Knowing your limitations only gets you halfway there; knowing who can help you achieve what you cannot is the ultimate answer. Jorge Zaragoza knows that when it comes to building hot rods, Roy Brizio is the man to make reality out of whatever he can dream up. The pair previously worked together when Roy completed the amazing restoration of Tom McMullen's historic original '32 Ford roadster. That car was returned to the exact condition it was in (or even better) when it was seen on the cover of Hot Rod magazine in 1963.
Their partnership this time around would produce a car that would be totally contemporary and like nothing anyone had ever seen before. Jorge has long been a fan of '36 Fords and can argue quite convincingly that a chopped three-window from that year just happens to be one of the sexiest cars ever. It wasn't long before the wheels were put in motion with Roy in the driver seat of the build.
The project began when a clean old survivor was located in Texas and then shipped to Brizio's South San Francisco location. A concept drawing from Thom Taylor got everyone on the same page, and then the guys broke out their tools and got busy. The first item that was checked off the list was a new chassis that started fresh with a pair of Just-a-Hobby 'rails and custom crossmembers all put together by Jack Stratton at Brizio's. Suspension front and back was put in the hands of Heidt's. Squeezed into the new 'rails is a Roush-built 427ci Ford mill pumping 550 hp into a Tremec five-speed transmission.
With the chassis squared away, work on the curvaceous body began. Like a team of Beverly Hills plastic surgeons, selected specialists targeted areas that were perhaps a little "too round" and, with surgical precision, removed them. The first item to go under the knife was the top, which was lowered 3 inches at Marcel's Custom Metal Shaping. The next most noticeable change made in the makeover was an all-new nose, which required the work of a few talents with an all-new 1 1/2-inch shortened stainless steel grille by Grille Art, an aluminum hood by master Jack Hagemann, and bodywork by Mickey Galloway. Once the body was nipped, tucked, refreshed, and renewed, Darryl Hollenbeck sprayed on the rich coat of custom-mixed gold paint.
A pretty face is wasted without something nice to wear and for that, Sid Chavers whipped up a beautiful white leather interior with just the right amount of purple accents. Fitted to the '40 Ford dash is a custom insert filled with Auto Meter gauges and an ididit column topped by a Juliano's '40 Ford steering wheel. Vision plus talent equals another winner for Jorge's growing stable of fine hot rods.
Jorge and Paulette ZaragozaEl Paso, Texas
1936 Ford coupe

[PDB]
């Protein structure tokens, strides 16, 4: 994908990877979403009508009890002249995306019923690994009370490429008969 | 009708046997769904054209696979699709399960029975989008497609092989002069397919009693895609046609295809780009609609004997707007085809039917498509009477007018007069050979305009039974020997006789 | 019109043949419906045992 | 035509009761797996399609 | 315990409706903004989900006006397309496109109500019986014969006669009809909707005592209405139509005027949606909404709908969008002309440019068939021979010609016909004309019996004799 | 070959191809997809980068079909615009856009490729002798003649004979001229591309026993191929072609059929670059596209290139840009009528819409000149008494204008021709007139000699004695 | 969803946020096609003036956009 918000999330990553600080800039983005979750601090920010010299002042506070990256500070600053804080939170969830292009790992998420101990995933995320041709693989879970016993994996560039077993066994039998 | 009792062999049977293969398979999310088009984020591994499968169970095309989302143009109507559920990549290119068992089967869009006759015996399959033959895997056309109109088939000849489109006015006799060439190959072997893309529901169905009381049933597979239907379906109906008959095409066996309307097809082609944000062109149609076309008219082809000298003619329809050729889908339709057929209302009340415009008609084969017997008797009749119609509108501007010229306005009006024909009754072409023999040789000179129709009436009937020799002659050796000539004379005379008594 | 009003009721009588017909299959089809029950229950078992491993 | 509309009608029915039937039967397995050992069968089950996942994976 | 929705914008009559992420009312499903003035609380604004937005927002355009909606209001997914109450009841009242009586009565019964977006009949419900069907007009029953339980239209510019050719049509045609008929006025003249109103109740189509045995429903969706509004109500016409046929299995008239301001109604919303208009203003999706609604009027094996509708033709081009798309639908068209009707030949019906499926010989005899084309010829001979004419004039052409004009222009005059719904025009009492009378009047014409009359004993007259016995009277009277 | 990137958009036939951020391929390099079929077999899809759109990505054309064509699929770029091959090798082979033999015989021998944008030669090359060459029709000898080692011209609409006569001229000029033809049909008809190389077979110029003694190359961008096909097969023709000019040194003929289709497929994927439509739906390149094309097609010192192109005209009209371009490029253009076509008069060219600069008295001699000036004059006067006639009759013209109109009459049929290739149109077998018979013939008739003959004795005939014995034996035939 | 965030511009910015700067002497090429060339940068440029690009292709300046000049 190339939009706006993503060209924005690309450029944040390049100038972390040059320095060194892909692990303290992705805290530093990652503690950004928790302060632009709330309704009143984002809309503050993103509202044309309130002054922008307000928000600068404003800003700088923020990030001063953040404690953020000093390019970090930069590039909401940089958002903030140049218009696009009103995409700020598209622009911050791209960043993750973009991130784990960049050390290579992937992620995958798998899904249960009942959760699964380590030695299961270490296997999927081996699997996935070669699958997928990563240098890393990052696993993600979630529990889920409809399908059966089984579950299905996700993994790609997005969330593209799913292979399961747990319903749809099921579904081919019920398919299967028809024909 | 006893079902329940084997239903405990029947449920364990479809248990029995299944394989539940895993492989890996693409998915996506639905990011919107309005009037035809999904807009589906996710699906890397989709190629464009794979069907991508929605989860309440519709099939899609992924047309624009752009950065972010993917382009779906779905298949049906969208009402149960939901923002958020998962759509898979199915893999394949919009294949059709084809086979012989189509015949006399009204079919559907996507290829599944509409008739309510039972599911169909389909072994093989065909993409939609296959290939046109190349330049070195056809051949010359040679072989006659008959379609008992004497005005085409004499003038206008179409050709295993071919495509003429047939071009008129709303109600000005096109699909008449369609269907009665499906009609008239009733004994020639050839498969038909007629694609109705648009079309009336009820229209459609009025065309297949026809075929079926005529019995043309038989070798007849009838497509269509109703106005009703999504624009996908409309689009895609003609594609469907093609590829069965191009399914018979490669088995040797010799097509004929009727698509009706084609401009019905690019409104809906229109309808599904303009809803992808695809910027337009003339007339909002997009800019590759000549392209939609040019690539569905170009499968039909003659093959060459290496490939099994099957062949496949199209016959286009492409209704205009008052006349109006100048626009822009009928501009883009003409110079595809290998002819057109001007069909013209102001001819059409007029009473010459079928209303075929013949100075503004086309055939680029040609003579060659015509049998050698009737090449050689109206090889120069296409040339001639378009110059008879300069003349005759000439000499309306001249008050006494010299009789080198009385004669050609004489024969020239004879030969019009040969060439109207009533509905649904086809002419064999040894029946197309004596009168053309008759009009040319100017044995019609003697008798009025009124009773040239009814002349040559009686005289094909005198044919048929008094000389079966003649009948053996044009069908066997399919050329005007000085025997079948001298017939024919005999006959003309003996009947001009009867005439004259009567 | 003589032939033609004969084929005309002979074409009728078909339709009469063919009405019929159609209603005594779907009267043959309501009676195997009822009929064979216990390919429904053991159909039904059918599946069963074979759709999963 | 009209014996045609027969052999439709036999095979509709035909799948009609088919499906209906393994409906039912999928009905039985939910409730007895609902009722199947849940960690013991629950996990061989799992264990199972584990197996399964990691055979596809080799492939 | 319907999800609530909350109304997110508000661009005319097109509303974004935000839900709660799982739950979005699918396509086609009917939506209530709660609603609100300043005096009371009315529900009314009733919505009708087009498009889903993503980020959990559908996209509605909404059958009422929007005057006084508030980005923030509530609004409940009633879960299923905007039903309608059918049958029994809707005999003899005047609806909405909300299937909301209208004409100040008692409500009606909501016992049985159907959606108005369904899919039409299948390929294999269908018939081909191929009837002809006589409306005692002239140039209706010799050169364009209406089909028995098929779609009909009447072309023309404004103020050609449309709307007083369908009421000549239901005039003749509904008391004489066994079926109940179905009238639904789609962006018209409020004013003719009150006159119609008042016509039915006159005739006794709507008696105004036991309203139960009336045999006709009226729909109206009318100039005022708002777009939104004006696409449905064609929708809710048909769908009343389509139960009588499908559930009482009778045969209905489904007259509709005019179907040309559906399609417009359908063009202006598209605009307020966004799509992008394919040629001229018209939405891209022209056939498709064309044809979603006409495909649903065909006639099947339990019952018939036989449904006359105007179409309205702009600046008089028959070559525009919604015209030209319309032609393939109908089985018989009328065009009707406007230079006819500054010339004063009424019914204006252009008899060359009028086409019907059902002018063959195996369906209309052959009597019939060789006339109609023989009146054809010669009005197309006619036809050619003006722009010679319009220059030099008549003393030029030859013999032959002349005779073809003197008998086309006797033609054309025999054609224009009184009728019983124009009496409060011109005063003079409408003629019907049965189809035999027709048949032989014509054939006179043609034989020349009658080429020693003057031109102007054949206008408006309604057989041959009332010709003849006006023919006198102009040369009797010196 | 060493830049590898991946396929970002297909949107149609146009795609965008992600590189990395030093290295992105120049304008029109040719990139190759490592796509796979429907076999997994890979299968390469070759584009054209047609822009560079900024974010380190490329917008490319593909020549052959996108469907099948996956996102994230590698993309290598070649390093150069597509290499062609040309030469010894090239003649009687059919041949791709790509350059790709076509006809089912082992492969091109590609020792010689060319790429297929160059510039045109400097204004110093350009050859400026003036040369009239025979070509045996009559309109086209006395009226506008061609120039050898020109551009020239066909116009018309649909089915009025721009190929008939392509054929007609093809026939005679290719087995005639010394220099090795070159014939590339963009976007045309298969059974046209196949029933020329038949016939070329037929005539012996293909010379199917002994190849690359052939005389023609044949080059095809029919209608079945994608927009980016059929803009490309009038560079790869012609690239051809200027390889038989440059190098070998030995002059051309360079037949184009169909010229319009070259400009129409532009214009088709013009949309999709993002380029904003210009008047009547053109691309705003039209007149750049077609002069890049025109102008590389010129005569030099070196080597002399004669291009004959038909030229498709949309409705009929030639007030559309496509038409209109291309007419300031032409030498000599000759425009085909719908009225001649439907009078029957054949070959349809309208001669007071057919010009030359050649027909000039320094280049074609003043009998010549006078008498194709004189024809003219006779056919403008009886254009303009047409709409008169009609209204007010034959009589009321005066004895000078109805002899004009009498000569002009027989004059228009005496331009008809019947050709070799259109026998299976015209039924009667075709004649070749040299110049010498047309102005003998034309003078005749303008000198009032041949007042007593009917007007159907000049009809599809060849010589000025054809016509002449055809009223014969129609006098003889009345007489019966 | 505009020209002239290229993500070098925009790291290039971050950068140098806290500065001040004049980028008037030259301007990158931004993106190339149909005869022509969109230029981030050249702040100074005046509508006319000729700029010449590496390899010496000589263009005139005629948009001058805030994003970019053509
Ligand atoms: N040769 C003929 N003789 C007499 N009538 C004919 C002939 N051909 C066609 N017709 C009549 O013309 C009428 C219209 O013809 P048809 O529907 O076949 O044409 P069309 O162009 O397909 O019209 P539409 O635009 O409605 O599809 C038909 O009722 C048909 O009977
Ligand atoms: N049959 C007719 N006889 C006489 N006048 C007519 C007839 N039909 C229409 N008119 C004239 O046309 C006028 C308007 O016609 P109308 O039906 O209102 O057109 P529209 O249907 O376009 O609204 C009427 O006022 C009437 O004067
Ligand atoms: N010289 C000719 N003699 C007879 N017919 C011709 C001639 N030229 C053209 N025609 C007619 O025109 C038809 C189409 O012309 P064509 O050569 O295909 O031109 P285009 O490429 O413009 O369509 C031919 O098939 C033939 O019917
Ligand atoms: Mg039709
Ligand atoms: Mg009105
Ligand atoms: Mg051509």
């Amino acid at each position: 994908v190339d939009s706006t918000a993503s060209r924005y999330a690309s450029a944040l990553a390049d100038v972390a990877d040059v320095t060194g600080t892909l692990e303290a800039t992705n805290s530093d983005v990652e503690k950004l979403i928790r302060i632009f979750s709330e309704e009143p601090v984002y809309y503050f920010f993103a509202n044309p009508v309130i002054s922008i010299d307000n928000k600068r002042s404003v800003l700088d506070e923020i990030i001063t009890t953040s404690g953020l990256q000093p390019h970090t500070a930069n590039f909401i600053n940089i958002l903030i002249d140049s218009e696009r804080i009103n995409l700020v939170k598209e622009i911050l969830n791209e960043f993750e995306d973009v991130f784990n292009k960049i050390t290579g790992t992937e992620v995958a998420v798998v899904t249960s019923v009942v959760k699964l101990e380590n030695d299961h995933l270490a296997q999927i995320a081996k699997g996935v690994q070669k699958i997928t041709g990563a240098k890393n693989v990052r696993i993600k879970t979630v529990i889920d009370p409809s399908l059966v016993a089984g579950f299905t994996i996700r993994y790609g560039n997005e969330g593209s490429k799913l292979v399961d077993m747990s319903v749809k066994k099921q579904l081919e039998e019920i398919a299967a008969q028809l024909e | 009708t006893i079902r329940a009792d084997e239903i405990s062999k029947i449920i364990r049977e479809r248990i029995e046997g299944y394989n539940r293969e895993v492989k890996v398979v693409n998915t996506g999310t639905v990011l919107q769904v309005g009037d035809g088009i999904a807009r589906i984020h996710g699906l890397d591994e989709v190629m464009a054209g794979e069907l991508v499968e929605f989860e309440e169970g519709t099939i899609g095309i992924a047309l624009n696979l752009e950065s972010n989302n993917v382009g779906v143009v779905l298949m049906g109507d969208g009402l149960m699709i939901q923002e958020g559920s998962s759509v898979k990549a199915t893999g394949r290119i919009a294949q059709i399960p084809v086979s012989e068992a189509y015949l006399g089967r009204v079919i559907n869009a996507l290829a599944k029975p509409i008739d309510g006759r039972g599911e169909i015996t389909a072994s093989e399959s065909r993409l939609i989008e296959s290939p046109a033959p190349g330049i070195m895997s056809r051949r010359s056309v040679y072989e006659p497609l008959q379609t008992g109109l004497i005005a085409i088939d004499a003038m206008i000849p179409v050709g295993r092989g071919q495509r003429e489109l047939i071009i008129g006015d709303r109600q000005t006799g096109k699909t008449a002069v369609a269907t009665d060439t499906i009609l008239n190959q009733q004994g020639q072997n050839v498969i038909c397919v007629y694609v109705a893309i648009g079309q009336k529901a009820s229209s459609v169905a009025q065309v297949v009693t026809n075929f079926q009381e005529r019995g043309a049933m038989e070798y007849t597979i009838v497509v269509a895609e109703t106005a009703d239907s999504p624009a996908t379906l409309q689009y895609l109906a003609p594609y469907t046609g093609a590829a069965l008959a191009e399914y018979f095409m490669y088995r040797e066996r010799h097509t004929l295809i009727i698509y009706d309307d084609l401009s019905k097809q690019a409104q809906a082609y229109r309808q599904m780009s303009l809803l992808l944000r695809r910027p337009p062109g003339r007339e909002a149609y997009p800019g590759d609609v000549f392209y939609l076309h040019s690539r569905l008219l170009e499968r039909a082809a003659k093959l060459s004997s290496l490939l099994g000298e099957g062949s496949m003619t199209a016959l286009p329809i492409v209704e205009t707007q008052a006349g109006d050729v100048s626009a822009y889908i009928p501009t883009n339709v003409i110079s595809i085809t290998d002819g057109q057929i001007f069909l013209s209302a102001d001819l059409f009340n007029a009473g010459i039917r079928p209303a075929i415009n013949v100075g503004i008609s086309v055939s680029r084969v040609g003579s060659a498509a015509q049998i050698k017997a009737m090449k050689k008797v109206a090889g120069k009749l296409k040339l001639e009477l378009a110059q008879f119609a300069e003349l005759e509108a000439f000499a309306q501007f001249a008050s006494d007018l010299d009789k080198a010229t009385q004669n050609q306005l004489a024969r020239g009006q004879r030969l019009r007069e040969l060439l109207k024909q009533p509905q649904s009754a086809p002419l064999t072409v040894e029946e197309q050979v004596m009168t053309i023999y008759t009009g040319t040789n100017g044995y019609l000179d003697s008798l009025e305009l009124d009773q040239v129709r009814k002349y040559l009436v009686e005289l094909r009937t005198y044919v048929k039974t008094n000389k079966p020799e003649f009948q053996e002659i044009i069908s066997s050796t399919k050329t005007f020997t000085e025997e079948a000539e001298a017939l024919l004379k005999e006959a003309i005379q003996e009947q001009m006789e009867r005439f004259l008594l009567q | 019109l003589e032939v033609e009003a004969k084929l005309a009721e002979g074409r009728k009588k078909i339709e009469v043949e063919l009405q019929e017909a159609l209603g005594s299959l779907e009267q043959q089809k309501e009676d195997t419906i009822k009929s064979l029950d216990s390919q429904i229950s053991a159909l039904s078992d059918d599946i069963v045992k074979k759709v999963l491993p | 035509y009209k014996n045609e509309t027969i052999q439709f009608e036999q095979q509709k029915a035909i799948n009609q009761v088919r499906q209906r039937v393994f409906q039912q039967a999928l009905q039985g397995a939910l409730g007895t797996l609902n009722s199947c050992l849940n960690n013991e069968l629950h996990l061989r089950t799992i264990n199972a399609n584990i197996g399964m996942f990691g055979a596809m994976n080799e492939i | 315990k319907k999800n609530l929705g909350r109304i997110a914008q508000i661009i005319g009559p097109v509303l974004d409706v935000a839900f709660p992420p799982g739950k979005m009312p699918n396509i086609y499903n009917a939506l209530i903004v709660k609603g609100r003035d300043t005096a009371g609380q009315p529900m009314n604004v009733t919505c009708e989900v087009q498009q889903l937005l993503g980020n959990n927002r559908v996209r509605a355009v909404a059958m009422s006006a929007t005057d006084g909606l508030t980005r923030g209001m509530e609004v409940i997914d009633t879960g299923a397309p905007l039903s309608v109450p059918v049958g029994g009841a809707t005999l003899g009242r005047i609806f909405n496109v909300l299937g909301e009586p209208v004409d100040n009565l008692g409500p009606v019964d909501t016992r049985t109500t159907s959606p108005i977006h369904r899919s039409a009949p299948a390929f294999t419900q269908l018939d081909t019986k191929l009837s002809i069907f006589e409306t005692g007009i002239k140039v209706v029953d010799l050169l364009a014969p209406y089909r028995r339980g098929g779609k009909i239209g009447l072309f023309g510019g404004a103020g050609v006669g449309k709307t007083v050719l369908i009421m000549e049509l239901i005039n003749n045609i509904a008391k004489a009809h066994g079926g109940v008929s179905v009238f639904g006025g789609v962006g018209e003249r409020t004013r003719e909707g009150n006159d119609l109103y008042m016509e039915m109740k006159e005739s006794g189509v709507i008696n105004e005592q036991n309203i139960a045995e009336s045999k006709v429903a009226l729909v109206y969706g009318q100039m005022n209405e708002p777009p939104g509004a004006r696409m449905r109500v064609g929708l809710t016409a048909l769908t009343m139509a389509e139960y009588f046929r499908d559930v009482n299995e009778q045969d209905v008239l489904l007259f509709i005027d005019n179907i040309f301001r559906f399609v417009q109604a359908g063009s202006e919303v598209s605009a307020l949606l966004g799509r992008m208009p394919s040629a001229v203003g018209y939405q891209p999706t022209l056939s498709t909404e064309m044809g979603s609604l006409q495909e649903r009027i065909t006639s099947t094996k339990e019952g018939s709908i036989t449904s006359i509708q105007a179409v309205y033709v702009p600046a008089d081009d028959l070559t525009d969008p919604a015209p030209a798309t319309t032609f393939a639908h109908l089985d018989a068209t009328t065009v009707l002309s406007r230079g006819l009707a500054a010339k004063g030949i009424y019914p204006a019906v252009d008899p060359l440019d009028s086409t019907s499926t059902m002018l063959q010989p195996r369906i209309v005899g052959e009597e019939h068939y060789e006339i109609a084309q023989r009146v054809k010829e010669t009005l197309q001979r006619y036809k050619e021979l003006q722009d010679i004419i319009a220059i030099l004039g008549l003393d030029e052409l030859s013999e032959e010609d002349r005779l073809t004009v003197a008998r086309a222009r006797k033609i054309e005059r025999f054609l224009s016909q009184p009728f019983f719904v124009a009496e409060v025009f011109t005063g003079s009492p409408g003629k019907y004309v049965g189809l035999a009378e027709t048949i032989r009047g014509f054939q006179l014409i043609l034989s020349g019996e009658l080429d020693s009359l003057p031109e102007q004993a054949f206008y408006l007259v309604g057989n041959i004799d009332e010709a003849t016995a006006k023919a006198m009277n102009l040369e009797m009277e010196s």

DrivetrainIt's no secret that Roy Brizio likes to see Ford muscle in the Ford hot rods he builds, so getting the chance to stuff 427 ci of Roush-prepared Blue Oval iron into Jorge's '36 was an opportunity he could not let slip by. The 550hp mill is fitted with all the best pieces, like Roush aluminum heads, a Demon 750 carburetor, an MSD ignition, and Patriot headers. A Mooneyes air cleaner and Edelbrock valve covers add just the right amount of polished aluminum fins to the picture. Jorge connects to that power through a Hurst stick hooked to a Tremec five-speed manual gearbox.
ChassisStarting fresh underneath the car, a new pair of American Stamping rails mount up pieces from Heidt's, Aldan, and Wilwood, both front and rear. Independent stainless steel suspension on both ends from Heidt's work in conjunction with Aldan coilovers on all four corners to provide the smooth ride. Wilwood 11-inch discs with four piston calipers fore and aft provide security that the '36 will stop when necessary.
Wheels & TiresA traditional look was selected for the '36, but a set of Wheel Vintiques 16x7 and 17x8 "Billet Gennie" wheels give just the right amount of modern flavor. Goodyear Eagle GTII rubber (225/55R16 and 275/60R17) keeps the '36 in close contact with the open highway.
Body & PaintA joint effort between some very talented body specialists gives the coupe its eye-grabbing appeal. First to work his magic was Marcel DeLay, who trimmed 3 inches off the top. Next up was Grille Art, who filled the front with a custom stainless steel grille that's 1 1/2 inches shorter than stock. Surrounding the grille, Jack Hagemann whipped up a custom aluminum hood and Mickey Galloway smoothed out the remainder before Darryl Hollenbeck coated everything in a rich coat of custom-mixed gold paint. Roy added the fine lines and Sherm's Custom Plating handled the shiny stuff.
Interior Roy Brizio is known to be one of the best at what he does, and for the stuff he doesn't do, like upholstery, he calls on stitcher extraordinaire Sid Chavers to do what he does best. Sid used white leather in a traditional pattern that's accented by purple piping and carpets. A natural in a '36 Ford is a '40 dash, and this one has been fitted with Auto Meter gauges and an ididit column topped with a '40 Ford-style steering wheel from Juliano's. Amenities for highway survival include a Pioneer sound system and a Vintage Air unit.